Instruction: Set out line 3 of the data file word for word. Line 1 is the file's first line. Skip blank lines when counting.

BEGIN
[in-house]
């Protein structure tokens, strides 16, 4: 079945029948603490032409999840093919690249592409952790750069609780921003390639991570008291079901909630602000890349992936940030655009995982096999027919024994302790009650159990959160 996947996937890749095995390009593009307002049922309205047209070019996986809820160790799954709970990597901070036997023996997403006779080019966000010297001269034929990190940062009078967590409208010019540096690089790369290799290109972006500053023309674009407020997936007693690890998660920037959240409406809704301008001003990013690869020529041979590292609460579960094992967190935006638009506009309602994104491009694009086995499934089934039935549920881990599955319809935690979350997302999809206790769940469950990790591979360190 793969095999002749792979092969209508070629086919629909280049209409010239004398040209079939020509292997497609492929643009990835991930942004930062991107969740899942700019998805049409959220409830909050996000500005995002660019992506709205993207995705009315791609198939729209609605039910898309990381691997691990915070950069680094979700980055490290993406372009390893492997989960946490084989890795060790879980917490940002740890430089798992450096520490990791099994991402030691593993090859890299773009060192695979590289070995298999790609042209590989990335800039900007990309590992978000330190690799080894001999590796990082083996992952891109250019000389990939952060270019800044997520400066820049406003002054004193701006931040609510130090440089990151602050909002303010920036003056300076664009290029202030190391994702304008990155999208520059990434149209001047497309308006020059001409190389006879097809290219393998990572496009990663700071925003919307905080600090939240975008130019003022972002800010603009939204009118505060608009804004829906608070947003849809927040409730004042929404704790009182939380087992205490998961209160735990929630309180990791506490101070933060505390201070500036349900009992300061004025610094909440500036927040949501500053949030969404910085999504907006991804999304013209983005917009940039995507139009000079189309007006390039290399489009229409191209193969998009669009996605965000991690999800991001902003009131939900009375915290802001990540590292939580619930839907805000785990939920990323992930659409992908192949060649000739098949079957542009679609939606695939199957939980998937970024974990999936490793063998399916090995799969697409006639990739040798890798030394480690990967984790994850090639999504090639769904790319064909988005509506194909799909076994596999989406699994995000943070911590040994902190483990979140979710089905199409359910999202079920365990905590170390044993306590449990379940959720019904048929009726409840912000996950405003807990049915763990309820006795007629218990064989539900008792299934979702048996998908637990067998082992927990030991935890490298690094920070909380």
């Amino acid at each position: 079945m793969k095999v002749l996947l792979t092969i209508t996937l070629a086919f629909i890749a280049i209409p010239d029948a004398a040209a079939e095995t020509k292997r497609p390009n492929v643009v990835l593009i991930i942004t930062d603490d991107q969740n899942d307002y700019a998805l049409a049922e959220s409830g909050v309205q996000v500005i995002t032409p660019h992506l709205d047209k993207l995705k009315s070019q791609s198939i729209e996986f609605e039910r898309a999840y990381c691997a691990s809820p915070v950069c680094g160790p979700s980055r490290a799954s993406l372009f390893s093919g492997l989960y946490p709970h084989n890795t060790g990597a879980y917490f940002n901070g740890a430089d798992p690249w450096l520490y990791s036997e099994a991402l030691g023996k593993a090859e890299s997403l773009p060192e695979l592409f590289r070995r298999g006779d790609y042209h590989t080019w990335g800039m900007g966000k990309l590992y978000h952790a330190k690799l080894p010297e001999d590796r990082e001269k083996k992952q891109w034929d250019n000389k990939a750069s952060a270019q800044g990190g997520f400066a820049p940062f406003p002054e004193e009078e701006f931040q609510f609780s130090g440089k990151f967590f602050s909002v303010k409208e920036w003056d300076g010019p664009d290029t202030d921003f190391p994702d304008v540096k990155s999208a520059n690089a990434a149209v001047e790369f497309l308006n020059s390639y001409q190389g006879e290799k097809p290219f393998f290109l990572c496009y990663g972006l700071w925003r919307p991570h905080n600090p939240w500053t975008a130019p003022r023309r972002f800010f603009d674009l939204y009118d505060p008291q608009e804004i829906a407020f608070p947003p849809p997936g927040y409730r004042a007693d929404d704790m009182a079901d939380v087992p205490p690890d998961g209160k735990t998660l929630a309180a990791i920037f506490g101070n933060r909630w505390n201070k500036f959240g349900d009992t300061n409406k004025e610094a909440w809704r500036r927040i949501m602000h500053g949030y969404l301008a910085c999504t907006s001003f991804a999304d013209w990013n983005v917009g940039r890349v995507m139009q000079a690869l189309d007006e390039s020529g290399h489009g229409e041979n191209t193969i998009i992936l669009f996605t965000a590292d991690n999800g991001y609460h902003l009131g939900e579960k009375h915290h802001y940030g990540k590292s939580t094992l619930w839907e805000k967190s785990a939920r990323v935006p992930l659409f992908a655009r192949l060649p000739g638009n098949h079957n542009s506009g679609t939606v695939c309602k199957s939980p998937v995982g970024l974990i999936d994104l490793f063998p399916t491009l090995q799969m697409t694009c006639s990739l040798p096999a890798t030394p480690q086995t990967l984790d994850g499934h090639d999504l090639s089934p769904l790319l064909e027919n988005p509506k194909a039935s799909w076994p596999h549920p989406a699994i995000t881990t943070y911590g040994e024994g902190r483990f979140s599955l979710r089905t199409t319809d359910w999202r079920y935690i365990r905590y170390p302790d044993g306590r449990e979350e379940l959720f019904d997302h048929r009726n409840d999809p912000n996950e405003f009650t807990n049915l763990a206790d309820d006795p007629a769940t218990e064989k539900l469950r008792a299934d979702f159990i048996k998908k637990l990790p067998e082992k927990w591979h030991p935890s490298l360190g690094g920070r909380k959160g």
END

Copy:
């Amino acid at each position: 079945m793969k095999v002749l996947l792979t092969i209508t996937l070629a086919f629909i890749a280049i209409p010239d029948a004398a040209a079939e095995t020509k292997r497609p390009n492929v643009v990835l593009i991930i942004t930062d603490d991107q969740n899942d307002y700019a998805l049409a049922e959220s409830g909050v309205q996000v500005i995002t032409p660019h992506l709205d047209k993207l995705k009315s070019q791609s198939i729209e996986f609605e039910r898309a999840y990381c691997a691990s809820p915070v950069c680094g160790p979700s980055r490290a799954s993406l372009f390893s093919g492997l989960y946490p709970h084989n890795t060790g990597a879980y917490f940002n901070g740890a430089d798992p690249w450096l520490y990791s036997e099994a991402l030691g023996k593993a090859e890299s997403l773009p060192e695979l592409f590289r070995r298999g006779d790609y042209h590989t080019w990335g800039m900007g966000k990309l590992y978000h952790a330190k690799l080894p010297e001999d590796r990082e001269k083996k992952q891109w034929d250019n000389k990939a750069s952060a270019q800044g990190g997520f400066a820049p940062f406003p002054e004193e009078e701006f931040q609510f609780s130090g440089k990151f967590f602050s909002v303010k409208e920036w003056d300076g010019p664009d290029t202030d921003f190391p994702d304008v540096k990155s999208a520059n690089a990434a149209v001047e790369f497309l308006n020059s390639y001409q190389g006879e290799k097809p290219f393998f290109l990572c496009y990663g972006l700071w925003r919307p991570h905080n600090p939240w500053t975008a130019p003022r023309r972002f800010f603009d674009l939204y009118d505060p008291q608009e804004i829906a407020f608070p947003p849809p997936g927040y409730r004042a007693d929404d704790m009182a079901d939380v087992p205490p690890d998961g209160k735990t998660l929630a309180a990791i920037f506490g101070n933060r909630w505390n201070k500036f959240g349900d009992t300061n409406k004025e610094a909440w809704r500036r927040i949501m602000h500053g949030y969404l301008a910085c999504t907006s001003f991804a999304d013209w990013n983005v917009g940039r890349v995507m139009q000079a690869l189309d007006e390039s020529g290399h489009g229409e041979n191209t193969i998009i992936l669009f996605t965000a590292d991690n999800g991001y609460h902003l009131g939900e579960k009375h915290h802001y940030g990540k590292s939580t094992l619930w839907e805000k967190s785990a939920r990323v935006p992930l659409f992908a655009r192949l060649p000739g638009n098949h079957n542009s506009g679609t939606v695939c309602k199957s939980p998937v995982g970024l974990i999936d994104l490793f063998p399916t491009l090995q799969m697409t694009c006639s990739l040798p096999a890798t030394p480690q086995t990967l984790d994850g499934h090639d999504l090639s089934p769904l790319l064909e027919n988005p509506k194909a039935s799909w076994p596999h549920p989406a699994i995000t881990t943070y911590g040994e024994g902190r483990f979140s599955l979710r089905t199409t319809d359910w999202r079920y935690i365990r905590y170390p302790d044993g306590r449990e979350e379940l959720f019904d997302h048929r009726n409840d999809p912000n996950e405003f009650t807990n049915l763990a206790d309820d006795p007629a769940t218990e064989k539900l469950r008792a299934d979702f159990i048996k998908k637990l990790p067998e082992k927990w591979h030991p935890s490298l360190g690094g920070r909380k959160g």